Entertainment, Lifestyle, Manchester, Review

Review: Dame Janet Suzman as Rose at HOME, Manchester

0 141

Humanity Hallows Issue 6 Out Now
Pick up your copy on campus or read online


Charlie Jordin reviews one-actor play Rose, starring Dame Janet Suzman and now showing at HOME, Manchester

By Charlie Jordin

Image: HOME


The production begins with an old woman sitting on a white bench; the set is minimalistic, the audience’s attention totally on the woman. She is sitting Shiva, a Jewish practice for mourning a loved one. She begins to tell us about her life, starting from her humble childhood to falling in love and having a child, to the Nazi invasion which left her destitute in a ghetto. The audience observe as she analyses her Jewish identity and reminisces through her life, a lifetime which involved some of the most horrendous events of the 20th century.

Dame Janet Suzman plays Rose, the central figure in the play. She is the sole character and her presence overwhelms the stage; no other actors are needed. This creates an overpowering intimacy with the audience- it is as if she is speaking directly to each member of the audience. Her performance as the solitary character is astounding. She manages to judge each situation perfectly, combining moments of grief and anger as well as genuine humour and warmth with a unique flourish. Rose’s journey through her tumultuous life is fascinating; her life emphasises that each individual person has a story to tell. Rose is not a faceless figure in a crowd but a vibrant, remarkable woman. The play celebrates life whilst also mourning the lives lost during terrible events.

The minimalistic set is matched with simple lighting and effects. There is little musical accompaniment which means sound is used for significant effect only. The stage moves towards and away from the audience, furthering the sense of intimacy whilst the minimal set design means the attention is completely on Rose.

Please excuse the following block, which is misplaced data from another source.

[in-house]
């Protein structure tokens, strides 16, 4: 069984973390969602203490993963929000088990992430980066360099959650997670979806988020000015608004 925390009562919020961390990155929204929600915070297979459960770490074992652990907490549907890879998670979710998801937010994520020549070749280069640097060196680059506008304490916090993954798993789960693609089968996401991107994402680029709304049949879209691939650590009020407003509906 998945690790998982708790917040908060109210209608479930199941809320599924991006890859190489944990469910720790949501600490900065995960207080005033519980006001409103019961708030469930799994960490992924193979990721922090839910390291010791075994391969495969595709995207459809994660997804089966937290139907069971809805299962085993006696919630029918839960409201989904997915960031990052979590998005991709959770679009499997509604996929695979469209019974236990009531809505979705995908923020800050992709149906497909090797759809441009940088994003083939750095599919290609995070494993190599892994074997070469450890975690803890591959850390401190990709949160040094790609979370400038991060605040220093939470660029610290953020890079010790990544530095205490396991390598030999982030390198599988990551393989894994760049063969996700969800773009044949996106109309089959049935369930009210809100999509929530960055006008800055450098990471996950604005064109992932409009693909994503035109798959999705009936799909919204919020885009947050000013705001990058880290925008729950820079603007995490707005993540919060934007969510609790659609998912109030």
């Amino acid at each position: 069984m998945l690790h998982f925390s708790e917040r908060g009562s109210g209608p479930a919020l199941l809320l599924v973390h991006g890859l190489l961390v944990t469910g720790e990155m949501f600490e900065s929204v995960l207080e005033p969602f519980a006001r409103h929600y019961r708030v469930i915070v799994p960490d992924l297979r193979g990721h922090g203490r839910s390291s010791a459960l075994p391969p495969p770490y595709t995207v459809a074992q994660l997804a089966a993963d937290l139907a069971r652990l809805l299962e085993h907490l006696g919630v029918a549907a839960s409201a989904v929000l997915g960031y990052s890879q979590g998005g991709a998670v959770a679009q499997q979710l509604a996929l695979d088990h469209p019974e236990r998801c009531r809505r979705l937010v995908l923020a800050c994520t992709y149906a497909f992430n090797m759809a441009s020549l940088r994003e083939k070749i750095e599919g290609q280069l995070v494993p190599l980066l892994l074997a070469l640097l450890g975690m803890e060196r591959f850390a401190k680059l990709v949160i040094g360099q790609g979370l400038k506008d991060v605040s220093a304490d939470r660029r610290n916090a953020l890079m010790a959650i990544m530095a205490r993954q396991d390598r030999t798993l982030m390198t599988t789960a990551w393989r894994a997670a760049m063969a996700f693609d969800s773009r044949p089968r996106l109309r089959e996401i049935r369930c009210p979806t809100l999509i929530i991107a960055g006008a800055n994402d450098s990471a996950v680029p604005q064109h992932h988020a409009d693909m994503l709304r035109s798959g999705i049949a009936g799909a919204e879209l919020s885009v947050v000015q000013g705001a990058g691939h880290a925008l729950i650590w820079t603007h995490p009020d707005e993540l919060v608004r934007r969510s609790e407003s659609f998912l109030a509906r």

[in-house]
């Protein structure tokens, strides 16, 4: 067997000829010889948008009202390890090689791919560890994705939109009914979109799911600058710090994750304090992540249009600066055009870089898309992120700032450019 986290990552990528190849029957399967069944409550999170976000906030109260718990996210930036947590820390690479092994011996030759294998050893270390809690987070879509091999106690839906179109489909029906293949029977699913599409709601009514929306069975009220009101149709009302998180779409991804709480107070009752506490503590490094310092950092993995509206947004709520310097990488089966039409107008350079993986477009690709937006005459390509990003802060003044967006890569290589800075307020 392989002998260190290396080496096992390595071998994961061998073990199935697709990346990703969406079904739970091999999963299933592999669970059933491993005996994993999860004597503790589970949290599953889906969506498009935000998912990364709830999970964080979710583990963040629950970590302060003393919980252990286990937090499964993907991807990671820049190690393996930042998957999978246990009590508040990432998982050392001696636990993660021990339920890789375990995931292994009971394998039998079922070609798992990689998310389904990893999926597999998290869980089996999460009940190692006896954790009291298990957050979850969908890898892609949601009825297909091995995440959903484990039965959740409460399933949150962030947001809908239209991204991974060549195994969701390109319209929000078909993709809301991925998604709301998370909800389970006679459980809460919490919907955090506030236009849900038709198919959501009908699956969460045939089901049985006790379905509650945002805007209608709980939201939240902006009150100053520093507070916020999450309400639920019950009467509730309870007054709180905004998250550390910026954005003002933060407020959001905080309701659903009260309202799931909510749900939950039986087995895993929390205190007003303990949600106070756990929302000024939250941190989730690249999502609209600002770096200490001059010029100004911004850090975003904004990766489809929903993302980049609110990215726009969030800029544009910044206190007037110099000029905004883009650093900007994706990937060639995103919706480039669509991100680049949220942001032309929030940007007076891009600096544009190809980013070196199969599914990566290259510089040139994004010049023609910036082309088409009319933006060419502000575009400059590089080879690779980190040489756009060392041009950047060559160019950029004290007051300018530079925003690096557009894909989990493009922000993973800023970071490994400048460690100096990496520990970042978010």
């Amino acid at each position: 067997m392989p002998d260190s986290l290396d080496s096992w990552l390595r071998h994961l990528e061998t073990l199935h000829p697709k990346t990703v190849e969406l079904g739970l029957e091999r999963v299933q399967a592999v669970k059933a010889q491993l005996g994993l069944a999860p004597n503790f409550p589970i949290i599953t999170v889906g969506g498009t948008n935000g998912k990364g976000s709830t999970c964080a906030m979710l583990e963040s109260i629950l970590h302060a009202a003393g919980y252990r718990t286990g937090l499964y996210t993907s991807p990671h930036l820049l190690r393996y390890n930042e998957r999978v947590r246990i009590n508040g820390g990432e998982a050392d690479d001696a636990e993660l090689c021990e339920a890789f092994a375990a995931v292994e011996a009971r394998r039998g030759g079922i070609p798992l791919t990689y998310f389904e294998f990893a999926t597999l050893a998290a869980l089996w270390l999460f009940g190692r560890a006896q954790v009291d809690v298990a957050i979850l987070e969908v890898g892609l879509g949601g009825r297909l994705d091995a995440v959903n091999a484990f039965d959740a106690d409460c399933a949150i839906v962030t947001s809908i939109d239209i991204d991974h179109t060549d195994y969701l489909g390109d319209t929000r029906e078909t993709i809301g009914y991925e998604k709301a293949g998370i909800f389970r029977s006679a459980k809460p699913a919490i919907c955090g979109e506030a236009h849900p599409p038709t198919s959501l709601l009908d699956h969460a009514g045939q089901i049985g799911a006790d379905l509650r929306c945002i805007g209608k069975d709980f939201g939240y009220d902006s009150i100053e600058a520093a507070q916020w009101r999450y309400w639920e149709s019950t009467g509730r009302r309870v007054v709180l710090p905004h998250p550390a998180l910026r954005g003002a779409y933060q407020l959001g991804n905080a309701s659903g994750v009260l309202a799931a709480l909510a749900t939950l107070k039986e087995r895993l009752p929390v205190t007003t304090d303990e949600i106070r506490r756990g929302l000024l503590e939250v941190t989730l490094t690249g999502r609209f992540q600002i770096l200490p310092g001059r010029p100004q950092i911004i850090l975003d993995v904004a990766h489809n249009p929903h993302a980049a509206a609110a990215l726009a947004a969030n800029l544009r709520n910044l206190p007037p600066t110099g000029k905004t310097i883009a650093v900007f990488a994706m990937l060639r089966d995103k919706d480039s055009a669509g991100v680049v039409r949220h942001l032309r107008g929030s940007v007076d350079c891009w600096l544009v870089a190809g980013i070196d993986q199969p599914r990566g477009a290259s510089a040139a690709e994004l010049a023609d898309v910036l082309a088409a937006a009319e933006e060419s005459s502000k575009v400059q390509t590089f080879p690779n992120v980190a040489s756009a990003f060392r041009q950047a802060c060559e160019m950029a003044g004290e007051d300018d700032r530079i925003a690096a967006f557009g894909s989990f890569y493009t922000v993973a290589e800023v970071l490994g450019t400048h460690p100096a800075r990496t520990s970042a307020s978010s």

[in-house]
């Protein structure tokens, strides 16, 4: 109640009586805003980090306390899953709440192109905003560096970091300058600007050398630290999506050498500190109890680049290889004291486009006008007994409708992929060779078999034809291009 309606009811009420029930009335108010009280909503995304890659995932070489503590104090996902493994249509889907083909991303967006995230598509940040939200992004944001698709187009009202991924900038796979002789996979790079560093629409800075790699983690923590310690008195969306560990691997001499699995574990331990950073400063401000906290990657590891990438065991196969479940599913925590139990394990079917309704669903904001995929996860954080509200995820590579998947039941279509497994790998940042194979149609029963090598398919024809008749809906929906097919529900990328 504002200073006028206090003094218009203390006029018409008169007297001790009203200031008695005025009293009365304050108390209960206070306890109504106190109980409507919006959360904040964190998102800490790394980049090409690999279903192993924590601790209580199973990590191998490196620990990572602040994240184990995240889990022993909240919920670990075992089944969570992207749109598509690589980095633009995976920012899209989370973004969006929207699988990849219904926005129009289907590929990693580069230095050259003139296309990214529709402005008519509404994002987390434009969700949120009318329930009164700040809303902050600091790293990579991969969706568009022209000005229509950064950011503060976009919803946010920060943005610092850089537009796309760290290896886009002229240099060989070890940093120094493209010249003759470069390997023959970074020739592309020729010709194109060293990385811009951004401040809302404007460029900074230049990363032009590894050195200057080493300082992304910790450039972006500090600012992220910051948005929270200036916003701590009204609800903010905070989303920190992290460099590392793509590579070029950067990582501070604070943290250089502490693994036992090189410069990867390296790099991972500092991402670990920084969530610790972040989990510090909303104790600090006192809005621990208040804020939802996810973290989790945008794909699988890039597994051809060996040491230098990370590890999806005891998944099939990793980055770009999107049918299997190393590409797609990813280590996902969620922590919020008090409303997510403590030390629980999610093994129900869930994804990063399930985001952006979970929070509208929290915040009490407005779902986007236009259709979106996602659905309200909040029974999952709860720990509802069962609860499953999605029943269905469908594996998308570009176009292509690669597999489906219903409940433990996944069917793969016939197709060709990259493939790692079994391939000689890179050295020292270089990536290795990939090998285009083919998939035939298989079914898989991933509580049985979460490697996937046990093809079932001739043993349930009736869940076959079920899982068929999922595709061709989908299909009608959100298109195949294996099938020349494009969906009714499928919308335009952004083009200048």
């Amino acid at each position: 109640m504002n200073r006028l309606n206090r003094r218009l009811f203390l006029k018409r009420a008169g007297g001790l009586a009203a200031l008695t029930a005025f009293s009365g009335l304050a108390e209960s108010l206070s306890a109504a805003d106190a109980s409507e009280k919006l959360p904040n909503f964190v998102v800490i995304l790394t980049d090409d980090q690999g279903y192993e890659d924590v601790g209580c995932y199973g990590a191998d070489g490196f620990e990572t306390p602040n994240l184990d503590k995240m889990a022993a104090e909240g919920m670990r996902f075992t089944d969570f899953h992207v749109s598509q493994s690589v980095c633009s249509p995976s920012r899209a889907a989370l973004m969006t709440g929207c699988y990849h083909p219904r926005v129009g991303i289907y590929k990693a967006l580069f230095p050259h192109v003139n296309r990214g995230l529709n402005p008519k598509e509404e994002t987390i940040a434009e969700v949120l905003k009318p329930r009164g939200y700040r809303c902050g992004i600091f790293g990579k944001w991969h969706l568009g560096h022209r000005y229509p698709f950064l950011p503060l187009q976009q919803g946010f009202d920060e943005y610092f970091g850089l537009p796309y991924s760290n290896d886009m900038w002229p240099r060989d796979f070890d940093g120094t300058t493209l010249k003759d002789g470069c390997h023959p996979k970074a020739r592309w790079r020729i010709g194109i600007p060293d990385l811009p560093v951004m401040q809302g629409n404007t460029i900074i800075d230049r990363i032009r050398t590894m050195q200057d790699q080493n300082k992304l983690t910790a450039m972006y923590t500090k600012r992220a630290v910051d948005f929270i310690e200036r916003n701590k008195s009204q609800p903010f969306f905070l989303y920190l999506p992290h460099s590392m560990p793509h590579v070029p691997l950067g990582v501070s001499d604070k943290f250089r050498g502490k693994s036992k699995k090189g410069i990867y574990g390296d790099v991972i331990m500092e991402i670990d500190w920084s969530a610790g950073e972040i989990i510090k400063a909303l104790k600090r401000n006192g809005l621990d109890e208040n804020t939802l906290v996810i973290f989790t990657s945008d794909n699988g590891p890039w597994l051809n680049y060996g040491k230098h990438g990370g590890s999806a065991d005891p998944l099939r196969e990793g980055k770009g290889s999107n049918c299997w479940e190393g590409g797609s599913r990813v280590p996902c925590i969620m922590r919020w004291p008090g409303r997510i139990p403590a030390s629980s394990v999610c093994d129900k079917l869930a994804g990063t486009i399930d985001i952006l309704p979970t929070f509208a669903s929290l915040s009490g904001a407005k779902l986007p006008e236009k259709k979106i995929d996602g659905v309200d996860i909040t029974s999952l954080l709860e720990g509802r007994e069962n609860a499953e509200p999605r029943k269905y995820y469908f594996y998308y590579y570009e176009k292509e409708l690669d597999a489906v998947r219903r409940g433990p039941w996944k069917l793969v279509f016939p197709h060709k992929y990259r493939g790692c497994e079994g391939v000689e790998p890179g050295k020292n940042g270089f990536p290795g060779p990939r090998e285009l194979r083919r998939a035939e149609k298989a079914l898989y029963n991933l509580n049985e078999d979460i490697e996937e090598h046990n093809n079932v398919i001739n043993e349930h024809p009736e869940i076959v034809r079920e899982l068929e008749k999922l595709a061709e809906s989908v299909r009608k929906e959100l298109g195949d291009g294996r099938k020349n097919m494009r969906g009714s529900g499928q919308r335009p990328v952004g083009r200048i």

Rose is more than a refugee; she is a lover, a mother and a survivor. The scenario is particularly resonant today with the refugee crisis and countless innocent deaths occurring every day in warzones; each survivor or victim of an atrocity has their own story to tell.

Rose is at HOME until the 10th June. For more information and tickets, visit the HOME website.

About the author / 

Charlie Jordin

Leave a reply

Your email address will not be published. Required fields are marked *

More News Stories:

  • Hello Cosmos: Psychedelic Post-Punk for an Interstellar Frontier

    By Daniel Broadley  Who said punk is dead? People have been repeating the mantra since 1978, but maybe it never died. Or, maybe it did and was reincarnated through an interstellar wormhole in the form of Hello Cosmos and their trippy new single ‘Frequency Fields’. As part of the new seven-track EP Run For President which…

  • Review: The Nico Project | Manchester International Festival

    By David Keyworth Maxine Peake enters Stoller Hall through one of the oak-panelled doors, to the side of the audience. She is wearing a long black coat. When she walks on stage she seems to have forgotten her lines and she speaks in her natural Lancashire accent. The stage is full of wind and string instruments…

  • Film Review: Loopers: The Caddie’s Long Walk

    By Alexander Garvey Holbrook The creakiest aphorism about golf is that it is a good walk spoiled. I cannot say that I am the biggest fan myself. From racist and antisemitic country clubs to awful fashion sense and the ecological fallout of terraforming golf courses in the middle east, golf’s image has never appealed to…

  • Lady Gaga Launches New Makeup Brand, Haus Laboratories

    By Shawna Healey Musician, actor, and now makeup brand owner are all titles Stefani Joanne Angelina Germanotta, better known as Lady Gaga, now has under her belt. Speaking to Rachel Strugatz at the Business of Fashion (BoF), Lady Gaga opened up about her new business venture, Haus Laboratories. The brand will be available for preorder from July…